Choose colors that harmonize together or contrast each other. The strongest color contrasts are those created by complementary colors. For example: yellow and blue, green and red, blue and orange.


Dynamics and statics

Asymmetrical and contrasting shapes and lines can create a sense of movement. If you draw curved lines or alternating larger and smaller parts of the picture, your picture becomes more dynamic.

With solid visual elements, you can create stillness and make your work more static: Clear horizontal and vertical lines, for example, weigh heavy and look less dynamic.

Composition in Art Piet Mondrian
Finding the perfect balance and stillness with lines and color fields: Piet Mondrian, Composition in Red, Blue and Yellow, 1930

Agglomeration and scattering

By bundling similar elements, you can also create dynamics or tranquility. Place the shapes very close together or overlap them, creating a greater concentration in one part of the painting and adding stillness. Just as effective as bundling is the targeted scattering of different visual elements to make it more dynamic.


Focus

Select the center of attention to bring individual elements of the image into the viewer’s focus. To do this, condense picture elements or highlight parts of the picture in color.

A decentralized center of attention at the edge of the image creates a gravitational pull and seems more unbalanced, but is often more interesting.


Creating a Narrative in Painting: Closed vs. open compositions

A composition that shows a picture motif in its entirety is considered closed. The content can be read from left to right in a narrative manner.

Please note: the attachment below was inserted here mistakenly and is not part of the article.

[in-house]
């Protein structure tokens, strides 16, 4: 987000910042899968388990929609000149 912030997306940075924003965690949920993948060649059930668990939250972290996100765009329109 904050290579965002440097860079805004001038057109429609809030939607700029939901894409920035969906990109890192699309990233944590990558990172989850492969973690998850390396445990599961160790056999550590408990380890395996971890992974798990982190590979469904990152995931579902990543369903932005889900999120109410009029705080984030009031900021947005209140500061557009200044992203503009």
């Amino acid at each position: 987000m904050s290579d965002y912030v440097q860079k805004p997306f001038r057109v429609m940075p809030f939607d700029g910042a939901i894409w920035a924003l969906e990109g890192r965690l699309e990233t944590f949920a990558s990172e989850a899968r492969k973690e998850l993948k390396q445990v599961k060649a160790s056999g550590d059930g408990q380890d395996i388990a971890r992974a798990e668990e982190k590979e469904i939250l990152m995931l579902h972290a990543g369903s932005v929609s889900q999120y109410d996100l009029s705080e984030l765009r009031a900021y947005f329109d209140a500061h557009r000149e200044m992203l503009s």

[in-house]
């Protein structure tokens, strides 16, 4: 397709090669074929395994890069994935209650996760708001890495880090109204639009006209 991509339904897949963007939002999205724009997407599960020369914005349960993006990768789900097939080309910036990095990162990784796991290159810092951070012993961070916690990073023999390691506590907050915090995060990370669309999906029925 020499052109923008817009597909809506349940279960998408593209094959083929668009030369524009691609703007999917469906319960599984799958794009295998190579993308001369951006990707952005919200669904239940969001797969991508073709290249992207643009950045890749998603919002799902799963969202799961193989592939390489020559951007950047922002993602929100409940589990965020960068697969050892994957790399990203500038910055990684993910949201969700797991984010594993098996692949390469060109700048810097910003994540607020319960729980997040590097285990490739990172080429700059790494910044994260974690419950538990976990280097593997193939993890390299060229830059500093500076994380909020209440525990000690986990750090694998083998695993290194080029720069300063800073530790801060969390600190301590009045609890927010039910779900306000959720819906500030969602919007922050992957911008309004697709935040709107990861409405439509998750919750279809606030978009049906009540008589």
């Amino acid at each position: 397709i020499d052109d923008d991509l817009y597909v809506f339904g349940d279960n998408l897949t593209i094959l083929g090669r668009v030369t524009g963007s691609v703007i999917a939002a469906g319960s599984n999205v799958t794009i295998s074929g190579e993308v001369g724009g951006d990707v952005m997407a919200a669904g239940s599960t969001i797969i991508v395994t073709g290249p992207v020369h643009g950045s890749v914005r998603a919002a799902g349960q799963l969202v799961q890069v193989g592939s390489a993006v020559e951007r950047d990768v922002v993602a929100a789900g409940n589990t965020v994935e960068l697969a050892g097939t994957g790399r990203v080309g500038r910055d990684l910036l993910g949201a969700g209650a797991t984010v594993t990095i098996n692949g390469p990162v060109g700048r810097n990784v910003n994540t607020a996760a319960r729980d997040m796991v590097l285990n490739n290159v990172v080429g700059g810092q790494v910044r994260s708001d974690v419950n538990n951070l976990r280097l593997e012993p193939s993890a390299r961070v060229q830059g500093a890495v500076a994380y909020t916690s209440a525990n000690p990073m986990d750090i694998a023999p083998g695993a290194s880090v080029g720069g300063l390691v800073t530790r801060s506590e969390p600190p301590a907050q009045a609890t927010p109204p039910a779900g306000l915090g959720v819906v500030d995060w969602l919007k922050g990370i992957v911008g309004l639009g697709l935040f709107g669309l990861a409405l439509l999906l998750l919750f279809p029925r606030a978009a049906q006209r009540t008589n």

See Also
Squeegee Painting

If you only reveal a section of the picture that extends beyond the frame, we refer to an open composition. For an interpretation, this version is much more exciting.


Sequence and rhythm

A sequence is when you repeat related picture elements at a constant distance.

You can follow a rhythm here, as in music: e.g., two horizontal, three vertical, and again two horizontal lines. These can be real or imaginary lines.


Perspective

Composition in Art: Perspective
Jacques-Louis David, The Intervention of the Sabine Women, 1799

The logical arrangement is one of the most important compositional elements in the visual arts. Vanishing points and the adherence to perspective principles (like the atmospheric perspective in David’s painting above) are essential to create a sense of depth.

This visual logic is foundational to the composition in art, especially in realistic drawing and painting.


Format

Since the format of your painting surface has a significant impact on how the artwork is perceived by the viewer, it also has a critical influence on the composition of the work.

Portrait and landscape formats

Jan van Eyck, Portrait of a Man, 1433
Jan van Eyck, Portrait of a Man, 1433

A vertical format is particularly suitable for portraits and picture details.

A horizontal format is ideal for a closed composition that follows a narrative: For example, a landscape or history painting.

Square and elongated formats

Square formats are particularly popular for abstract representations.

Lengthy arrangements, in a ratio of 2:4 or even more extreme, are rarer and therefore very exciting.